This entry was written before Naftali Frankel, Gilad Shaer, and Eyal Yifrah, of blessed memory, were found brutally murdered. With the exception of the epilogue, the premises and conclusions of the piece remain unchanged.
It’s never pleasant when a bad decision from the past comes back to haunt you. Knowing that you opposed that decision, and correctly predicted its terrible future consequences, is not much consolation. Many Israelis felt this trepidation during the process that culminated in the exchange of 1,027 Hamas terrorists, collectively responsible for the deaths of over 560 Israeli citizens, for one abducted Israeli soldier, Gilad Shalit.
On June 30, 2009, Infantryman Bowe Bergdahl went missing from his base in Paktika province, Afghanistan. Members of his unit have stated their unequivocal conviction that he had deserted in order to join the Taliban. Correspondence between Bergdahl and his father, Robert Bergdahl, exhibited Bowe’s sympathy for the Taliban. After five years in captivity, Bergdahl was swapped for five senior Taliban terrorists imprisoned at Guantanamo Bay (Gitmo), two of whom were involved in the 9/11/2001 bombings. Pundits and politicians alike referenced the Shalit prisoner swap as justification for the release of five members of the jihadist tactical elite.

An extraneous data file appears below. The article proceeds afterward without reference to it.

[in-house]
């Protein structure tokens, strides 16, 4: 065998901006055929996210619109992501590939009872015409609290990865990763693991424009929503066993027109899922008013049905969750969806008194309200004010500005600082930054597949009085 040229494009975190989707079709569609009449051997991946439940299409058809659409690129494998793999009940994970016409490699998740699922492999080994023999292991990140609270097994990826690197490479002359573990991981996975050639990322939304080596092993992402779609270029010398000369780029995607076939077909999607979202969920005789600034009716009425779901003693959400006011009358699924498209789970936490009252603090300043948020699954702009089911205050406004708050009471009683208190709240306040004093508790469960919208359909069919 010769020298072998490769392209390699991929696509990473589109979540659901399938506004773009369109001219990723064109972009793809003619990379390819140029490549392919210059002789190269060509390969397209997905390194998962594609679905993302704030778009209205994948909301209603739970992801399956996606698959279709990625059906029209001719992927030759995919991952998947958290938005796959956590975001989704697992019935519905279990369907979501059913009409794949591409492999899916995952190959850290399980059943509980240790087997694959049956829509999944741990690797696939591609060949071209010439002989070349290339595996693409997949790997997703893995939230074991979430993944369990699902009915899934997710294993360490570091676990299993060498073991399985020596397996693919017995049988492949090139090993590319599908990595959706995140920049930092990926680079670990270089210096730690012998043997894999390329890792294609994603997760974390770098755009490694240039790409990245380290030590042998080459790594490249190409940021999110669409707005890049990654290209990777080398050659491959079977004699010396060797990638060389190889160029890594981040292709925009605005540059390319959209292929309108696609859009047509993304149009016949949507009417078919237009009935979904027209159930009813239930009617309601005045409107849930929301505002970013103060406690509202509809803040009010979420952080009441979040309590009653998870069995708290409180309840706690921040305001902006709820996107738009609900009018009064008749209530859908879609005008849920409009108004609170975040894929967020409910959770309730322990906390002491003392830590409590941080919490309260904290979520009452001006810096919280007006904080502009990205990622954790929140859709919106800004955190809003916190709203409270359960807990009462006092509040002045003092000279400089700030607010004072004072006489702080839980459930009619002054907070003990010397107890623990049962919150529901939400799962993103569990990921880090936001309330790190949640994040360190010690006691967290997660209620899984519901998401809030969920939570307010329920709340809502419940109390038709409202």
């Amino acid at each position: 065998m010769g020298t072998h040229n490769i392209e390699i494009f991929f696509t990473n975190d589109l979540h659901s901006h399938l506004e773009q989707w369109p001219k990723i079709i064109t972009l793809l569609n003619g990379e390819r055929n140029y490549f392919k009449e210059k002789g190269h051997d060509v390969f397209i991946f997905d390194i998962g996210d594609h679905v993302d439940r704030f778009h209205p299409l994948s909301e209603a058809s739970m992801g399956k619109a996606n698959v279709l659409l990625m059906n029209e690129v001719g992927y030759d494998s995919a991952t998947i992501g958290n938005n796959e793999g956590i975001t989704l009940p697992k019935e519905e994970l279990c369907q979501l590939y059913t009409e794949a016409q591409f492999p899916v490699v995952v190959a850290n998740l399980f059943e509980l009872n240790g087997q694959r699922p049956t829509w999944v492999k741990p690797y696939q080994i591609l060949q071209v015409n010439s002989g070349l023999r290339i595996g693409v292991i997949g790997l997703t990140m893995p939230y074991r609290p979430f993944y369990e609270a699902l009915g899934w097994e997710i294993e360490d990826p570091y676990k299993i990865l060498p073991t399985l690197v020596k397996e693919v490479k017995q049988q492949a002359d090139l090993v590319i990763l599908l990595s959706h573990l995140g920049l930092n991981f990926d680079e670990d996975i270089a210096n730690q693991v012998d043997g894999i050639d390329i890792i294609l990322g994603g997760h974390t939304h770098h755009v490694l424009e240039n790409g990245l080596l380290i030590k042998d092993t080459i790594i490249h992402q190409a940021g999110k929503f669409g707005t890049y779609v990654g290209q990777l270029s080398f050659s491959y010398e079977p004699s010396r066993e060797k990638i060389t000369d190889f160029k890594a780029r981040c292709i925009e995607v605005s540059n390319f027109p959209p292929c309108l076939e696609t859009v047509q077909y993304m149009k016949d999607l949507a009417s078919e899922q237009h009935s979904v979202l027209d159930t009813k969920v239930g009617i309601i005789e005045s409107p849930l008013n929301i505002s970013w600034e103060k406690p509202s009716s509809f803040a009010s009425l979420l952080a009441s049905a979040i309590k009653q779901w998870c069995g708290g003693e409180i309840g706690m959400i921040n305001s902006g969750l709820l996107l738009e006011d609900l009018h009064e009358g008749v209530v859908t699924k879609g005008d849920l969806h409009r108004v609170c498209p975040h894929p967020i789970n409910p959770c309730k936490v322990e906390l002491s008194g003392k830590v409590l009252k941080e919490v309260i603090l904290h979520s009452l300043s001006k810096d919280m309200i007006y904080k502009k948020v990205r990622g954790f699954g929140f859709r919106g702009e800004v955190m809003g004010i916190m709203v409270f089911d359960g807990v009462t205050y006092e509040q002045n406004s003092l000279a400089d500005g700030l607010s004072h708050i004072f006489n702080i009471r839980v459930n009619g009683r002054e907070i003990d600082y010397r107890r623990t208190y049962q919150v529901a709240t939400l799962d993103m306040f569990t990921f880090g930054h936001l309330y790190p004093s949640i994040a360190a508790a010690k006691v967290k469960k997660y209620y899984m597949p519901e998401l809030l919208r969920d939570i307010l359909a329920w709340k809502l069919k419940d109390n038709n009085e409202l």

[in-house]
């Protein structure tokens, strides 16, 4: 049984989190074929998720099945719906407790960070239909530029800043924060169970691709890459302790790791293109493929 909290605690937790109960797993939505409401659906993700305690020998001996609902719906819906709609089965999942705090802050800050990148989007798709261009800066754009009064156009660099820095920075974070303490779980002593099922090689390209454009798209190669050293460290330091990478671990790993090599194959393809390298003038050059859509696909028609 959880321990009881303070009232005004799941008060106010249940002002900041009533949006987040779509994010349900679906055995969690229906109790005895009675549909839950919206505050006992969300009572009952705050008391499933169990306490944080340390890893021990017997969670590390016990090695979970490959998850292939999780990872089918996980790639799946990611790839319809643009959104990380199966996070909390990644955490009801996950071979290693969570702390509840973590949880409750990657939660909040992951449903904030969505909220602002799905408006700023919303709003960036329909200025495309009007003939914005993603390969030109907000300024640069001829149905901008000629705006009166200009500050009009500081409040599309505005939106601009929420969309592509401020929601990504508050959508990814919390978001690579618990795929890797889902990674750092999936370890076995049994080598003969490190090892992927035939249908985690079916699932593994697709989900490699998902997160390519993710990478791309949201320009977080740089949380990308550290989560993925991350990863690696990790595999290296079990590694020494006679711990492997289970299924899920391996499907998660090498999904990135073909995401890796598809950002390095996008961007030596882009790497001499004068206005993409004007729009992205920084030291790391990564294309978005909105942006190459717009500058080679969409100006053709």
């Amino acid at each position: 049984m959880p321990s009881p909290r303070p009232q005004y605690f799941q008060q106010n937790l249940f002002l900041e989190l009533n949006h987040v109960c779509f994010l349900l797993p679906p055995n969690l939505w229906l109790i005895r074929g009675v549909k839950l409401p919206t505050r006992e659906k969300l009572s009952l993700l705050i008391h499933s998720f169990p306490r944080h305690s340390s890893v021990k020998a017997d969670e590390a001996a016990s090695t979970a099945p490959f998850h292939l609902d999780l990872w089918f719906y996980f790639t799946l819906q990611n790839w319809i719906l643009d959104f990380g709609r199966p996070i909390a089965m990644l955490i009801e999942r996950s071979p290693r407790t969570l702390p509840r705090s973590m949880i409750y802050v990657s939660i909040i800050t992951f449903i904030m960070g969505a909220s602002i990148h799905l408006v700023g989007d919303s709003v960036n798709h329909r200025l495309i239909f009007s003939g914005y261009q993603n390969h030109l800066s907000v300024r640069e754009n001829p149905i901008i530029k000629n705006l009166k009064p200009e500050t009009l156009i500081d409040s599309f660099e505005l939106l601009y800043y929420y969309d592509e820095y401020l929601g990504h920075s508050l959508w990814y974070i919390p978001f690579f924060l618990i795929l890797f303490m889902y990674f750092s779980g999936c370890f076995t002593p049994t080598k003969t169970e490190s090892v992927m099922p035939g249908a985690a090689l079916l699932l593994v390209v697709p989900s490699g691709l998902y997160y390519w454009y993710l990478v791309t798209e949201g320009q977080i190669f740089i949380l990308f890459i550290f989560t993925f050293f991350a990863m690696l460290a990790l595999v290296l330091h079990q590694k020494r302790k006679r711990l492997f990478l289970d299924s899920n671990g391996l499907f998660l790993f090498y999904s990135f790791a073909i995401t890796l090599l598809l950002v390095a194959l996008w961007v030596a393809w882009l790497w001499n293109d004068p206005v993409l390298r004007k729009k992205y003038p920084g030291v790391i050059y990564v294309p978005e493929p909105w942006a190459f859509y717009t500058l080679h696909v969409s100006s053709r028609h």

The latest dividend of that terrible decision was paid out two weeks ago in Israel. Naftali Frankel (, 16, from Nof Ayalon), Gilad Shaer (, 16, from Talmon), and Eyal Yifrah (, 19, from Elad,) were hiking in the Judean hills near their homes when they were kidnapped by Arab terrorists. An additional disturbing development is the violent demonstrations Arab Israelis in support of the kidnappers.
It isn’t terribily difficult to connect the dots. Negotiating with terrorists is an act of weakness that emboldens barbaric enemies and weakens allies. Since the Shalit prisoner swap, attacks on Israelis have continued. Why wouldn’t they? His kidnappers won an immediate tactical victory. What Netanyahu, and the west that lauded the swap, refused to see was that the terrorists won a strategic victory as well. The bar of resistance against jihadist terror and the psychological warfare of kidnapping had been significantly lowered.
Over the past few days in Israel, support for the terrorist kidnappers has emerged among Arab-Israelis in violent demonstrations against the IDF’s effort to find and rescue the abducted teenagers. Anti-Zionist Balad Party MK Hanan Zoabi, who incredibly remains in the Knesset despite regularly supporting the effort to destroy Israel, justified the kidnapping and criticized the Palestinian Authority’s cooperation to locate the boys. Because of a refusal to adopt an offensive posture to eliminate our existentially threatening enemies, jihadists roar and moderate Arabs remain silent. The latter will not risk their lives for futile gestures, no matter how noble those gestures might be. It is difficult to see how a society, or a civilization for that matter, can survive while it tolerates such challenges to its survival from within.